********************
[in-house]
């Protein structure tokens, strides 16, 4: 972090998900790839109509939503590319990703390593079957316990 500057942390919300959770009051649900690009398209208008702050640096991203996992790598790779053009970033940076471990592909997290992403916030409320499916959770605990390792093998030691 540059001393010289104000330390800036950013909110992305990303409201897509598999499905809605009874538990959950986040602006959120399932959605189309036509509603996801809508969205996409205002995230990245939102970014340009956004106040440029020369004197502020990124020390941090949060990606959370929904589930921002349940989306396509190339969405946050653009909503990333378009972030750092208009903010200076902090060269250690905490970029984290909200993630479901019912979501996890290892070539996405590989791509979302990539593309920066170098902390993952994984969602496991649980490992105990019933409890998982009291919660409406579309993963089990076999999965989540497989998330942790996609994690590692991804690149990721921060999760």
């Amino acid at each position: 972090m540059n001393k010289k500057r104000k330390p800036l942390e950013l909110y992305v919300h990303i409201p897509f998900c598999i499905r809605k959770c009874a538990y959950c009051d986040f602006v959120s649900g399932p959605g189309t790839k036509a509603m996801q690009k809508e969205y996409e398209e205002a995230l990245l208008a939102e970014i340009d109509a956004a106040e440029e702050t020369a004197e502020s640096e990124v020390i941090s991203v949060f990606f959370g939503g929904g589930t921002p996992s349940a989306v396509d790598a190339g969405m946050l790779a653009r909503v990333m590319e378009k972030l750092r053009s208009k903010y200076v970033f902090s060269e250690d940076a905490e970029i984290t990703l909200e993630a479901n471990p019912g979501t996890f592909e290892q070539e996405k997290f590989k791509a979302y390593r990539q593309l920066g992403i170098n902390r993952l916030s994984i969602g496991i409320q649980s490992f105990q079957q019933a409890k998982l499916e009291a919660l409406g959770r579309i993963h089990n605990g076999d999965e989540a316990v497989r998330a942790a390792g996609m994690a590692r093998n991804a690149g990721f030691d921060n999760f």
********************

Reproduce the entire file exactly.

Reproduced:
[in-house]
């Protein structure tokens, strides 16, 4: 972090998900790839109509939503590319990703390593079957316990 500057942390919300959770009051649900690009398209208008702050640096991203996992790598790779053009970033940076471990592909997290992403916030409320499916959770605990390792093998030691 540059001393010289104000330390800036950013909110992305990303409201897509598999499905809605009874538990959950986040602006959120399932959605189309036509509603996801809508969205996409205002995230990245939102970014340009956004106040440029020369004197502020990124020390941090949060990606959370929904589930921002349940989306396509190339969405946050653009909503990333378009972030750092208009903010200076902090060269250690905490970029984290909200993630479901019912979501996890290892070539996405590989791509979302990539593309920066170098902390993952994984969602496991649980490992105990019933409890998982009291919660409406579309993963089990076999999965989540497989998330942790996609994690590692991804690149990721921060999760």
């Amino acid at each position: 972090m540059n001393k010289k500057r104000k330390p800036l942390e950013l909110y992305v919300h990303i409201p897509f998900c598999i499905r809605k959770c009874a538990y959950c009051d986040f602006v959120s649900g399932p959605g189309t790839k036509a509603m996801q690009k809508e969205y996409e398209e205002a995230l990245l208008a939102e970014i340009d109509a956004a106040e440029e702050t020369a004197e502020s640096e990124v020390i941090s991203v949060f990606f959370g939503g929904g589930t921002p996992s349940a989306v396509d790598a190339g969405m946050l790779a653009r909503v990333m590319e378009k972030l750092r053009s208009k903010y200076v970033f902090s060269e250690d940076a905490e970029i984290t990703l909200e993630a479901n471990p019912g979501t996890f592909e290892q070539e996405k997290f590989k791509a979302y390593r990539q593309l920066g992403i170098n902390r993952l916030s994984i969602g496991i409320q649980s490992f105990q079957q019933a409890k998982l499916e009291a919660l409406g959770r579309i993963h089990n605990g076999d999965e989540a316990v497989r998330a942790a390792g996609m994690a590692r093998n991804a690149g990721f030691d921060n999760f």